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Common Emission Problems

Today, cars that fail emissions because of high NOx readings are extremely common. NOx, or NO in some jurisdictions, stands for oxides of nitrogen. NOx should not be confused with Nitrous Oxide NOS, which is a very different substance. To know how to diagnose NOx problems, you first have to understand what causes NOx. There’s that “how stuff works” issue again.

Nitrogen from the air becomes NOx when fuel and air burn at high temperature, i.e., when combustion temperatures exceed 2,200 degrees Fahrenheit. At this temperature, nitrogen atoms are broken apart and combine with oxygen to form a new substance, NO2—Nitrogen dioxide or NOx.

Now that we know NOx emissions are created through high combustion temperature, we next have to understand what things can cause the high temperature. In modern engines, it is normal to have very high combustion temperatures. So in most engines, it is necessary to cool the burning process.

The most common way to do this is Exhaust Gas Recirculation (EGR), which recirculates cool exhaust gas back into the cylinders to lower combustion temperatures. Cooling the combustion process is the only job of EGR. So any failure, even a small failure in the EGR system will elevate NOx.

Next on the list for high NOx is a lean fuel mixture. As fuel mixture becomes lean combustion, temperature climbs, and engine efficiency drops. Contrary to popular perception, when you cut back on fuel, the mileage drops, but NOx climbs. A too-lean fuel mixture can be caused by low fuel pressure, low fuel delivery volume, dirty fuel injectors, air or coolant temperature sensors that indicate a higher than actual temperature, and the No. 1 lean mixture culprit—an out of spec MAF sensor.

Diagnosing NOx failures is mostly pretty simple. If the car has EGR, begin by checking the entire EGR system and not just the EGR valve. EGR valves fail, sometimes. EGR passages become restricted, always. Every mile means a tiny bit more deposit in the EGR passages. Because clogged passages are an absolute, it’s beneficial to include regular EGR system service into your PM schedule.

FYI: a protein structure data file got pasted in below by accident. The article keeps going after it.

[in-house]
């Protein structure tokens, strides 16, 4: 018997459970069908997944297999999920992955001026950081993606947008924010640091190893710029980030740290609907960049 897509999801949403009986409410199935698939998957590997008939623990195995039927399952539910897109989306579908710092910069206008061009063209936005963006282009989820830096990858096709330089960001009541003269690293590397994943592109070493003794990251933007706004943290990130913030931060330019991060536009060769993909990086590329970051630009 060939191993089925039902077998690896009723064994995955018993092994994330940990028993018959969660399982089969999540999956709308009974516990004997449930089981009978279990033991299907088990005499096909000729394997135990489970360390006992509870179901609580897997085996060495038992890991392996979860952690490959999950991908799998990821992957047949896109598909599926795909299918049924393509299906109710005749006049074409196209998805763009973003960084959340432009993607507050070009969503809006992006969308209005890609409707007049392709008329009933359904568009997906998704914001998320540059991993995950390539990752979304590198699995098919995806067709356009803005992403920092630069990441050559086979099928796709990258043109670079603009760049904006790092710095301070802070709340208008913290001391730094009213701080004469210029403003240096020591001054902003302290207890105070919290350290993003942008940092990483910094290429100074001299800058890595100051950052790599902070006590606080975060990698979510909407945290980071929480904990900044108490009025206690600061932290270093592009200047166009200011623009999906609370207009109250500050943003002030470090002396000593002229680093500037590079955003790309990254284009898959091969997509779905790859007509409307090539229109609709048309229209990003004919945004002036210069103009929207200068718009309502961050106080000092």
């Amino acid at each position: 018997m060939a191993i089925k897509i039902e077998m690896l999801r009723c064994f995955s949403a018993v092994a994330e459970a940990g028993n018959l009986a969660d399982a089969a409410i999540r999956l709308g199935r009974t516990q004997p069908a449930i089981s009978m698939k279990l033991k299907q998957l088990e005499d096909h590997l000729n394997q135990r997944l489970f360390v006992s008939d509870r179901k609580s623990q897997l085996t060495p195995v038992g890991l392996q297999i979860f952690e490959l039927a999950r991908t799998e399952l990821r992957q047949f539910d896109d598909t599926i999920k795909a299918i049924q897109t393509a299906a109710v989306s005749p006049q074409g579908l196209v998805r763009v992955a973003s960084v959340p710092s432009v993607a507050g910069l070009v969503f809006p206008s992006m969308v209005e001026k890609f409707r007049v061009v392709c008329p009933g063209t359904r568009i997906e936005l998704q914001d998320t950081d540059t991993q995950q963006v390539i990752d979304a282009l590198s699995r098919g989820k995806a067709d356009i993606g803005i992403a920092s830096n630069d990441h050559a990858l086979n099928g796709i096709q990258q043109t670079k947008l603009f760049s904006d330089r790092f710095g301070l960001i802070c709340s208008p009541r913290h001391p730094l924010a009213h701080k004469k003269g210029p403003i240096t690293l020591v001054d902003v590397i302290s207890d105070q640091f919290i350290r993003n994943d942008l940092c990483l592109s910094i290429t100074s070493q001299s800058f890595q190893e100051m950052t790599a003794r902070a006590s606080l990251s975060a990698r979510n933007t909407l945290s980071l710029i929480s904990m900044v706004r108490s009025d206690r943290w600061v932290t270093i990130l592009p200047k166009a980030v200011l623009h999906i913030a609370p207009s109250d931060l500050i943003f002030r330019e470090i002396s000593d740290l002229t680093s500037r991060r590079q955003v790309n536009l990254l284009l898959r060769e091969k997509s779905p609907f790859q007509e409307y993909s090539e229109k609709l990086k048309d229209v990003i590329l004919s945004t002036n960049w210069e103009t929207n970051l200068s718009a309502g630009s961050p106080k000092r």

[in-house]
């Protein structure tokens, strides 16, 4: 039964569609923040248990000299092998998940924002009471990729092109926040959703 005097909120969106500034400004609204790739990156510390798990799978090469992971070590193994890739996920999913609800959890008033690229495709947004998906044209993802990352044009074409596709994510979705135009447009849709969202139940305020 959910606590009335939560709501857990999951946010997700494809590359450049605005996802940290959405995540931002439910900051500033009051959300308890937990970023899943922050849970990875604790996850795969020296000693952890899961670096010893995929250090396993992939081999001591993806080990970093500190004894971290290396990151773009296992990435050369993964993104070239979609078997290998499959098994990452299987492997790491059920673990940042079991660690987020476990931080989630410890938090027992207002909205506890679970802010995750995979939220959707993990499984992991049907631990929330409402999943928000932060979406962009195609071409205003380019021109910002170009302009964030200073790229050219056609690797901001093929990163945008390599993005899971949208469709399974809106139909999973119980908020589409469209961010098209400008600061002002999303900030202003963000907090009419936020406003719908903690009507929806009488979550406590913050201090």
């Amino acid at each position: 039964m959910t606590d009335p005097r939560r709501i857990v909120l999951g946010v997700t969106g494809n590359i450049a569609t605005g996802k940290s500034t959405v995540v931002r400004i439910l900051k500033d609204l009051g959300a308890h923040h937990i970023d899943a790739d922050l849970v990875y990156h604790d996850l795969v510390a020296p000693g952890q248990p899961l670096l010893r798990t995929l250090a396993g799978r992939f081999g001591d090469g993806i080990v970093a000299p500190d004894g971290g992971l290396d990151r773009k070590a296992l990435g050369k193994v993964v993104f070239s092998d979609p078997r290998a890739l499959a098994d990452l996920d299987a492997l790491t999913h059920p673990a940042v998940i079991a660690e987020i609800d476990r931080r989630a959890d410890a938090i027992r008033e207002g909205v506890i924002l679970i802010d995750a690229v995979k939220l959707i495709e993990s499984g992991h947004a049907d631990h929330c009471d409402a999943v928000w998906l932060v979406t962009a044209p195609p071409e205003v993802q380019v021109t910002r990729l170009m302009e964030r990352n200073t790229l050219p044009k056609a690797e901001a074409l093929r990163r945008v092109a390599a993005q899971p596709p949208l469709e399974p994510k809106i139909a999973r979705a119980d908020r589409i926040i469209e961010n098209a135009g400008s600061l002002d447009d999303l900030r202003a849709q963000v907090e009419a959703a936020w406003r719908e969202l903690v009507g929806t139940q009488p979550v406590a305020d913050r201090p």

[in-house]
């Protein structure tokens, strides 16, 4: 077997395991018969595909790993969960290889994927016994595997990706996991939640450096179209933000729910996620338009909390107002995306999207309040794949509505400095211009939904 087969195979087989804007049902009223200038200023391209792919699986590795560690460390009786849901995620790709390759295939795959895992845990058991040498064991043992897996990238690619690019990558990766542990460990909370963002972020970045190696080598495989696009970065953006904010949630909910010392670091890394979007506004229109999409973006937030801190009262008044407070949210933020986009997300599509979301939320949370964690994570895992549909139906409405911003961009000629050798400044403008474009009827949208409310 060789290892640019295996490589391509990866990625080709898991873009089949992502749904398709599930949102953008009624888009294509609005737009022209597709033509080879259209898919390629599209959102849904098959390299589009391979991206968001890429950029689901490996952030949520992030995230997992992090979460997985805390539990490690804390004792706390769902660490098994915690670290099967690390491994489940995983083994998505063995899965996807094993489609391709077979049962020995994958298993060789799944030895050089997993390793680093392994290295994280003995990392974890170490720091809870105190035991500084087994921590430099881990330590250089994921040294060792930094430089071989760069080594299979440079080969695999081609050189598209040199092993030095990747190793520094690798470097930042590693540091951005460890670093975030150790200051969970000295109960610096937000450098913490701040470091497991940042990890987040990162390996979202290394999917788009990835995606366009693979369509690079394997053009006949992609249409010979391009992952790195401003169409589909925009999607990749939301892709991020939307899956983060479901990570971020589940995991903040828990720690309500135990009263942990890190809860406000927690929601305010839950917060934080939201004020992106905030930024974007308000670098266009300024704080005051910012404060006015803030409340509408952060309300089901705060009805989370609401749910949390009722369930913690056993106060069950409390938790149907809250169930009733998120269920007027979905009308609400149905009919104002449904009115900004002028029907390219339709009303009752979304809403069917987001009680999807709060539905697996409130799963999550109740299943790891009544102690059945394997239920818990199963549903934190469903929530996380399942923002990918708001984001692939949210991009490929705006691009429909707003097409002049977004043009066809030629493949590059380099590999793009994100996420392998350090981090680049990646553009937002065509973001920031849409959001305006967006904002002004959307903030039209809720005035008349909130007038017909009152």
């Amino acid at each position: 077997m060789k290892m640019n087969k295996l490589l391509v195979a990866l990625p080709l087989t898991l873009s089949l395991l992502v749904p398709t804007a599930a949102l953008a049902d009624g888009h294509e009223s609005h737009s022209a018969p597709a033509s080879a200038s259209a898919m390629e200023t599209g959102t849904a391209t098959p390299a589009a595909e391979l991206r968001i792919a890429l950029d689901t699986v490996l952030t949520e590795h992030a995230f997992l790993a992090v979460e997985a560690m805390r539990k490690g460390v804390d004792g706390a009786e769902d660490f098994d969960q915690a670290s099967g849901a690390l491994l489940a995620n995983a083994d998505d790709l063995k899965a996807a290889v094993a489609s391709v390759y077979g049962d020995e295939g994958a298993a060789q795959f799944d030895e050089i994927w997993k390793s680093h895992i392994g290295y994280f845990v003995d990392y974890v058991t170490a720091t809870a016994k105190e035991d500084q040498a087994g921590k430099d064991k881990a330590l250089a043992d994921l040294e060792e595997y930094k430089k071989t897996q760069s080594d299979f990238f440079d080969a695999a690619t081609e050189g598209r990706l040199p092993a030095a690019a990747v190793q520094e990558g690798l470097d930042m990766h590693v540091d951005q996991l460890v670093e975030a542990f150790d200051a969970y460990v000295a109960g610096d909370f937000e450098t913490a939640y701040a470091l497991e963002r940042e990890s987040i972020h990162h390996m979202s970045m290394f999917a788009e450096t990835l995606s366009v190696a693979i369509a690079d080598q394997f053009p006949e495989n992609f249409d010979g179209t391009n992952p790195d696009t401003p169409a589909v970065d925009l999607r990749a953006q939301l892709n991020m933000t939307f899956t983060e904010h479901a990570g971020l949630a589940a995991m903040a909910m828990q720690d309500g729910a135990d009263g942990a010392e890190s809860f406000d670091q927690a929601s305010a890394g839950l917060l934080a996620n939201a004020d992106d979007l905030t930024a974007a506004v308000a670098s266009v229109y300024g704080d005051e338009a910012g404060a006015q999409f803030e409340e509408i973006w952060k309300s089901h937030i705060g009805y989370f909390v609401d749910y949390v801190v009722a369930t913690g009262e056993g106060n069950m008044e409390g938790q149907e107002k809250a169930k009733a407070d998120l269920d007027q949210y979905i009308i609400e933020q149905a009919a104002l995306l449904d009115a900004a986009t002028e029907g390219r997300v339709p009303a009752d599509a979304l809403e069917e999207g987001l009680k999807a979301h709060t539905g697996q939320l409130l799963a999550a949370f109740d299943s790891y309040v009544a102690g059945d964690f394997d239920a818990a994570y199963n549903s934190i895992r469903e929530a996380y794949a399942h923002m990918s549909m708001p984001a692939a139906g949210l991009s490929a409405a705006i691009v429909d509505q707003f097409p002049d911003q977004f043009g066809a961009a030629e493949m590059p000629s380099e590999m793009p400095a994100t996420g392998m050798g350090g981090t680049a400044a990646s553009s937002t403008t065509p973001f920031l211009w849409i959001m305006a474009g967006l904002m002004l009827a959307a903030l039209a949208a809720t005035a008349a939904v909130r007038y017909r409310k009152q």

There are various processes on the market, but a dedicated system such as the one made by BG Products will be your best choice. By servicing your fleet’s EGR systems every 30,000 to 50,000 miles, you will prevent the majority of NOx failures on your EGR equipped vehicles.

If the failed vehicle doesn’t have EGR, or the EGR system passes basic tests, look at the inlet air temperature and coolant temperature sensor readings next. This can be done with your scan tool in the DataStream portion of the test procedure. Compare inlet air temperature readings to ambient temperature in front of the vehicle. If the temperature reading is notably higher than true ambient temperature, the sensor is bad. Unfortunately, many inlet air temperature sensors are built into the MAF and can’t be replaced without replacing the entire MAF sensor.

Coolant temperature readings are similar, except the measurement is taken at the thermostat housing. The actual temperature then is compared to the scanner display. Again, if the scanner temperature reading is significantly higher than true temperature, the mixture will be lean, and NOx will climb. I frequently find coolant temp sensors indicating 300 degrees or higher when the engine is actually running at about 200 degrees. Temperature readings should be taken with an infrared thermometer, and the temperature at the outside of the thermostat housing will be about 15 degrees lower than actual.

Last but by no means least is the MAF sensor. This is second only to EGR for creating problems. And don’t expect a bad MAF to automatically set a code because it probably won’t. It is normal for MAF sensors to move toward lean as they age.

Although MAF sensors work in a number of ways, the underlying principle is generally the same. Inside most MAF sensors is either a piece of wire or conductive film. In either case, electricity is passed through a conductor causing it to heat up. As air passes over the heated element, there is a temperature change, which in turn is detected by the computer. More air equals a greater temperature change. As the readings to the computer change from more or less air movement over the element, the computer matches the air with the proper amount of fuel. More air, more fuel; less air, less fuel.

But why do MAF sensors change values as they age, and why is that change almost always toward lean? Simple. Over time, dirt collects on the heated element, which dampens its heat reaction to air movement. In other words, it becomes anesthetized to air movement and underreports the amount of air entering the engine. Because the computer thinks there is less air than there really is, it delivers too little fuel for the true amount of air, leading to a lean fuel mixture.

More dirt equals less reaction, less reaction equals a more lean fuel mixture, a more lean fuel mixture means higher combustion temperature, and that, folks, creates higher NOx. And because it often isn’t possible to clean a MAF sensor, replacement may be necessary. Furthermore, because the sensor still is within range, just not accurate, there often will be no codes.

When all other reasons for high NOx have been eliminated, replace the MAF. These are not the only causes of high NOx, but they are the most common. Also, be aware that out-of-spec MAF sensors cause many no-code performance problems.

Pat Goss is the resident master technician for Motorweek TV (PBS), a columnist for the Washington Post, and the host of radio and cable shows discussing vehicle maintenance. He also was a consultant to the Prince George’s County, MD Police Department on fleet maintenance, and he is the president of Goss’ Garage in Seabrook, MD. He can be reached at

Published in Police Fleet Manager, Jul/Aug 2006

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